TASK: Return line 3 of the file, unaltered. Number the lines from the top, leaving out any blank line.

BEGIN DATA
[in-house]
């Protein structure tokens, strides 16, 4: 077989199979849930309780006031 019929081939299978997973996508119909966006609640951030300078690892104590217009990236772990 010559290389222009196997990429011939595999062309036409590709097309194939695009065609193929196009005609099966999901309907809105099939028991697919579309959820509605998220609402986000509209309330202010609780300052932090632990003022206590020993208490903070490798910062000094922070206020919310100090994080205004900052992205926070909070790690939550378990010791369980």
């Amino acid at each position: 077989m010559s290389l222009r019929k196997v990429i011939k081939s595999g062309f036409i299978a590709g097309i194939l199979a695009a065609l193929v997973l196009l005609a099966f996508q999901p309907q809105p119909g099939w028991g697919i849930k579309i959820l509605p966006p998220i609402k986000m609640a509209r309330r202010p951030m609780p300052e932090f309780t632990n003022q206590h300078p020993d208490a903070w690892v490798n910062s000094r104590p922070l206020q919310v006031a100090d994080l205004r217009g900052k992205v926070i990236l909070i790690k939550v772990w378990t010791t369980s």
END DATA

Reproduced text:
């Amino acid at each position: 077989m010559s290389l222009r019929k196997v990429i011939k081939s595999g062309f036409i299978a590709g097309i194939l199979a695009a065609l193929v997973l196009l005609a099966f996508q999901p309907q809105p119909g099939w028991g697919i849930k579309i959820l509605p966006p998220i609402k986000m609640a509209r309330r202010p951030m609780p300052e932090f309780t632990n003022q206590h300078p020993d208490a903070w690892v490798n910062s000094r104590p922070l206020q919310v006031a100090d994080l205004r217009g900052k992205v926070i990236l909070i790690k939550v772990w378990t010791t369980s």